Bongu [hello]! Since my last article, I have arrived on the beautiful island of Malta, and over the last few weeks I have been trying to settle into the island life and learn how to navigate my semester abroad.  

So much has happened already, Brexit for one (thankfully though nothing has changed yet)! I’ve started lectures, and made it through the orientation period, and I will be moving soon so I can begin to settle properly. I thought I would keep this article on the theme of trying to navigate somewhere completely new, beyond the literal meaning. So, in the sense of finding my place within this community as an international student (a role previously foreign to me) how to navigate the ‘social norms’, food, drink, and a whole new campus and way of teaching/studying. All this forms part of coping with the initial culture shock of arriving in a new country. 

For me, the moment my plane dipped below the clouds to land at Malta’s international airport in Luqa, it dawned on me that I was landing in this country and would likely not return to the UK until July.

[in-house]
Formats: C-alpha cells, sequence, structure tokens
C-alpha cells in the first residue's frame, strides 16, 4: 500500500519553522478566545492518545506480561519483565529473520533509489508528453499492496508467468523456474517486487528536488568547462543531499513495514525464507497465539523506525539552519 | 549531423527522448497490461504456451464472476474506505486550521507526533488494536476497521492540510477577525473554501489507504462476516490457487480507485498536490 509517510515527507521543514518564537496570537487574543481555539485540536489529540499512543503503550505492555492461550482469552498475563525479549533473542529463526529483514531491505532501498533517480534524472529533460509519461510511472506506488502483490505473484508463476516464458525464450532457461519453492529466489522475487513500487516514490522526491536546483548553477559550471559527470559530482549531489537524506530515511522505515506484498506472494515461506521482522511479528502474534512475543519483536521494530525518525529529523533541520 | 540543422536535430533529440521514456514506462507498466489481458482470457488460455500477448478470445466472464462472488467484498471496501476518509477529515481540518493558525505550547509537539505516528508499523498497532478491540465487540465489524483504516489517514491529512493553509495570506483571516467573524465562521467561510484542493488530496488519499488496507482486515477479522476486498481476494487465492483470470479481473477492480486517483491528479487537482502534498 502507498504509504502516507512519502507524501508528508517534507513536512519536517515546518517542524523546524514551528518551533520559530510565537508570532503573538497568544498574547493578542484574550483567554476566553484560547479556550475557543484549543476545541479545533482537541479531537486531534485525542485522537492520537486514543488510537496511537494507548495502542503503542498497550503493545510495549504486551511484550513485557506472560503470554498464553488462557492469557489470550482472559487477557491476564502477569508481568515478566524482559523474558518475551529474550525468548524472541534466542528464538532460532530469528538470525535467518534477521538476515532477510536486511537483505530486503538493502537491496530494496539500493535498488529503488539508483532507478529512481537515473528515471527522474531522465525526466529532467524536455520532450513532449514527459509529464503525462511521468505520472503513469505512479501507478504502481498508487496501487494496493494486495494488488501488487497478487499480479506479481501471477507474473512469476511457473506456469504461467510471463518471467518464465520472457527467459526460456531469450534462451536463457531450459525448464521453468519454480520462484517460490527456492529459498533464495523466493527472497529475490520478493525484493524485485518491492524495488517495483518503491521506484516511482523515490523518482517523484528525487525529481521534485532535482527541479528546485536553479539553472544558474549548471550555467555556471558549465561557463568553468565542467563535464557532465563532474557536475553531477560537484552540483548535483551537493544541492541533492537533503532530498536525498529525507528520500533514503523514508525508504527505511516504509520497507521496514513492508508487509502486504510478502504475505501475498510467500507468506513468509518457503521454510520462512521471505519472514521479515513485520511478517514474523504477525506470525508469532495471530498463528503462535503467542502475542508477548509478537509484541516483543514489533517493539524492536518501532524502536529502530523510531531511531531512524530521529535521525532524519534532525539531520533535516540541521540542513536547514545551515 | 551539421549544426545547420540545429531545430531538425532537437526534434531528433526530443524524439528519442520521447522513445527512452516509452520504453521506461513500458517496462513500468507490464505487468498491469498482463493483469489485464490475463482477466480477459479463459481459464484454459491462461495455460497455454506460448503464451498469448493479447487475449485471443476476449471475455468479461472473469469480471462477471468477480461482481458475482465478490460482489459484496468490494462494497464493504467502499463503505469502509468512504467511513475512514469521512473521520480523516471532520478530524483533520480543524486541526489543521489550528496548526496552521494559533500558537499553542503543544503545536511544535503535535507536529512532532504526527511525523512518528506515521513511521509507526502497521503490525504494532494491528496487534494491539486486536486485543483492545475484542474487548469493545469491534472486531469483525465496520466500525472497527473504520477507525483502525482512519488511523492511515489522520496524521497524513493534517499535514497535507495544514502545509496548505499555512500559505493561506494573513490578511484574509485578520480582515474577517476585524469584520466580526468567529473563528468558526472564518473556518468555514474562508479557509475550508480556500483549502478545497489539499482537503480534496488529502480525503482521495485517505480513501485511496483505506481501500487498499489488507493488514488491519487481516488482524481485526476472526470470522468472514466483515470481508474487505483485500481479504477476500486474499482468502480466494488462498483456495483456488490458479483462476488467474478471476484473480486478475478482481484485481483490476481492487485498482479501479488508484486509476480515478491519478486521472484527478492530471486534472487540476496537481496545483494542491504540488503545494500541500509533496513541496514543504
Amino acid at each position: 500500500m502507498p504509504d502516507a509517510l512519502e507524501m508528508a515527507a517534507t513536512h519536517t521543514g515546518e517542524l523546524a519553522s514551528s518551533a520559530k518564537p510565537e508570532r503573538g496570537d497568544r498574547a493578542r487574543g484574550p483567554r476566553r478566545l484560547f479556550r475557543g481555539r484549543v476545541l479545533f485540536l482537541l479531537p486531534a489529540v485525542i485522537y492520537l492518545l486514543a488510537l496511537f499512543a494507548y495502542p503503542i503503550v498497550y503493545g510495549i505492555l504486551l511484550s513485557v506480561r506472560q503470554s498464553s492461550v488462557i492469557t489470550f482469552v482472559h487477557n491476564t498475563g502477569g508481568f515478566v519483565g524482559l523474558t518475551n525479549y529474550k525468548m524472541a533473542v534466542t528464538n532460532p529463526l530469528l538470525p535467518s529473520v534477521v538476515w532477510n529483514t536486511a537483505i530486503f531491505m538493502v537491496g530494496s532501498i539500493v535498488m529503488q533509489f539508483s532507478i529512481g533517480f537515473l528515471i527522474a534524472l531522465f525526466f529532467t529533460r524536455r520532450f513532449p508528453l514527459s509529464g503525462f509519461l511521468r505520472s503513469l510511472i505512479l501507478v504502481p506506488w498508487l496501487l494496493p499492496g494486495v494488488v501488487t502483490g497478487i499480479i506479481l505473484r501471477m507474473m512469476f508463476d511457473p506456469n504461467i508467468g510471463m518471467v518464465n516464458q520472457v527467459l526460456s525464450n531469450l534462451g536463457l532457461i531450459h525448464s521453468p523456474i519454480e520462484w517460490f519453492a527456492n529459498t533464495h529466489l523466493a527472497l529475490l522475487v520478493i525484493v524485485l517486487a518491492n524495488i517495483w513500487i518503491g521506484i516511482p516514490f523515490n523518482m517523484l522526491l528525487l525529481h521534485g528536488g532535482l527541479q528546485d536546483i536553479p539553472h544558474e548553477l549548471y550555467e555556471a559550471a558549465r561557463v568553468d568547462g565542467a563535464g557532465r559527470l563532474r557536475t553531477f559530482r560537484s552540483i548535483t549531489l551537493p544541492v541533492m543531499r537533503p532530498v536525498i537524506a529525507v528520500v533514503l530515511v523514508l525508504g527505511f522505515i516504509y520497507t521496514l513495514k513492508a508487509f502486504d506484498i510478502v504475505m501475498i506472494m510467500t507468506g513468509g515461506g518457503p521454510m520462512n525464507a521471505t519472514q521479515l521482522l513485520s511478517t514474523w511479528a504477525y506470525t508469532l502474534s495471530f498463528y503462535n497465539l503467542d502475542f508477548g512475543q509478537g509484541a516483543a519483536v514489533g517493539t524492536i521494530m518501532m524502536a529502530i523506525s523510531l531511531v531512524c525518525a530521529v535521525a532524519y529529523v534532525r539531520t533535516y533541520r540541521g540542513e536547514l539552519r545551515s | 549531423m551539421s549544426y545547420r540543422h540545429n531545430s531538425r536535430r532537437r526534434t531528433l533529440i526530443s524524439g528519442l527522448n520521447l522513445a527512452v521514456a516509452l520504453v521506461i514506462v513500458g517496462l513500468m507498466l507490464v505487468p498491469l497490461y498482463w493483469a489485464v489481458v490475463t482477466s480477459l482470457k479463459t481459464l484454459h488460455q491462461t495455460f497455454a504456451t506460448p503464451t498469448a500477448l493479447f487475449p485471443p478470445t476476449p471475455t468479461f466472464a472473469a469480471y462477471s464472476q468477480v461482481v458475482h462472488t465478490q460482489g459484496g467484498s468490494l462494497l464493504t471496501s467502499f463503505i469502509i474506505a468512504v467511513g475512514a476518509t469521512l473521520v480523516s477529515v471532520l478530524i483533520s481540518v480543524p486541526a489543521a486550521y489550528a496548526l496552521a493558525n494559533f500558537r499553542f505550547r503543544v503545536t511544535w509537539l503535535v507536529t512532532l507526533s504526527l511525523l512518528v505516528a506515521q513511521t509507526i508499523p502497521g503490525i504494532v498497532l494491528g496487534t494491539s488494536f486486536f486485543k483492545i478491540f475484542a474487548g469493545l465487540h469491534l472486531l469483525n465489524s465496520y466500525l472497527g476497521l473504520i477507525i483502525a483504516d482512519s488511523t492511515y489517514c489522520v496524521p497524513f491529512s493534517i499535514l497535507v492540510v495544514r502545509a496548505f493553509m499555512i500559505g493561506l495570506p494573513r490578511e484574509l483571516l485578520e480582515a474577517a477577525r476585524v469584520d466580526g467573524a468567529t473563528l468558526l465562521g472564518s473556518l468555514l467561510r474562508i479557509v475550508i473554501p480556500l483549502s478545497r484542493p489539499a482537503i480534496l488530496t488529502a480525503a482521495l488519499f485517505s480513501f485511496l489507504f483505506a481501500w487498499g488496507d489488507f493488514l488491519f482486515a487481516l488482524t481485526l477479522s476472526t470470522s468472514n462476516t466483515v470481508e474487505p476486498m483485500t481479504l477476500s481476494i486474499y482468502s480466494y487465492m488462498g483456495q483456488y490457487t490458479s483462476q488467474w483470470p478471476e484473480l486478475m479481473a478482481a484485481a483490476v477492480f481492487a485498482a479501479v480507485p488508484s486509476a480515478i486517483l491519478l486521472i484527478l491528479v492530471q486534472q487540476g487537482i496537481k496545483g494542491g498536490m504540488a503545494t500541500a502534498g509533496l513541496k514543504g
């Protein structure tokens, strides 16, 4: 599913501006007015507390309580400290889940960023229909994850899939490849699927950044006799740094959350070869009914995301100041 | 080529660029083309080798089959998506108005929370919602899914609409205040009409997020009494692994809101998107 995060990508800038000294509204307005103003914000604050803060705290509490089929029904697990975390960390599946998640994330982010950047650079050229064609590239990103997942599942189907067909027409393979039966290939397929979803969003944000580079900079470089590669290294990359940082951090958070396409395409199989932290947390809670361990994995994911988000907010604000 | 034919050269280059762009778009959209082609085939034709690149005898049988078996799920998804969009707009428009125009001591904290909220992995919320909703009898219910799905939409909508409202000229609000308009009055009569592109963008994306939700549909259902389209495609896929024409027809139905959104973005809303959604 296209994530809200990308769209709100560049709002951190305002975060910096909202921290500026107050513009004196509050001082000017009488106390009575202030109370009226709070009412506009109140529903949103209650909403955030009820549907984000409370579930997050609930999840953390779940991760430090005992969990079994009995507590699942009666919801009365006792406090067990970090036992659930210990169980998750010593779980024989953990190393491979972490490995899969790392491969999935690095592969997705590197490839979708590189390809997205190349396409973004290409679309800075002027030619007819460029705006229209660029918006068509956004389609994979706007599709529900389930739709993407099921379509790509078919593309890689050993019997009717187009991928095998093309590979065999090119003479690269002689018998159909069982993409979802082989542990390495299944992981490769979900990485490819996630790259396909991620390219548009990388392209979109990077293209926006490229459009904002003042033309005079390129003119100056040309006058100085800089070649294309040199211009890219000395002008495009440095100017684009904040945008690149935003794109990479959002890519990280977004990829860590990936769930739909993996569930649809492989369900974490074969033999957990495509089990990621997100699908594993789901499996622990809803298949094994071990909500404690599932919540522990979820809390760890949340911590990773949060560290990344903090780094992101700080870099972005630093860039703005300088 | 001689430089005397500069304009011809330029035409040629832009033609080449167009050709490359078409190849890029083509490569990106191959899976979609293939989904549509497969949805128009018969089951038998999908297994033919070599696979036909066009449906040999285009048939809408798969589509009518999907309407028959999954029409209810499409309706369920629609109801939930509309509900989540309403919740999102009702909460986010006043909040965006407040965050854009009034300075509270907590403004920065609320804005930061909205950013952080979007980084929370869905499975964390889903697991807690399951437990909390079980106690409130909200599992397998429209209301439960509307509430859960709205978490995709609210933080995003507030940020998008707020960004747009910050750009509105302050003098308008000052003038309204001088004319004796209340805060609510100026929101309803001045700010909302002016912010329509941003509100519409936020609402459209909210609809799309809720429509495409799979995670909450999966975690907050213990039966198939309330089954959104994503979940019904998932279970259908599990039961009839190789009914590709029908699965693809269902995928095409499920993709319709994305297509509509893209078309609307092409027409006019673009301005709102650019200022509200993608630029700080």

In terms of social norms and navigating conversation, the only reason anyone appears to know where or what a Norwich is, is if they follow football and therefore know NCFC, or at least one of their national players who have played there. Within the first few moments of conversation with any new person (usually following the ‘where are you from’ segment), Brexit is immediately the topic of conversation, usually out of genuine curiosity. Thankfully there was a campus tour, and I feel I have taken for granted how well I know UEA now, and how confusing a new campus can be. Luckily all of our teaching takes place in the relevant faculty building. 
Another huge difference, is that here are only a very small handful of ‘student associations’, most of which are academically focused, a stark contrast to the 250+ societies at UEA. This provided a new challenge for me, as I have been active in many societies and clubs at UEA and this is where I made friends and really settled into university life. There is a strong Erasmus Students Network (ESN), which provides many opportunities for international students, and arranges club nights/parties and occasionally hikes and sporting opportunities. Luckily, I enjoy most sports and being active, so I have been able to connect with other students through ESN who like playing pool, and have found a touch rugby team made up of overseas visitors.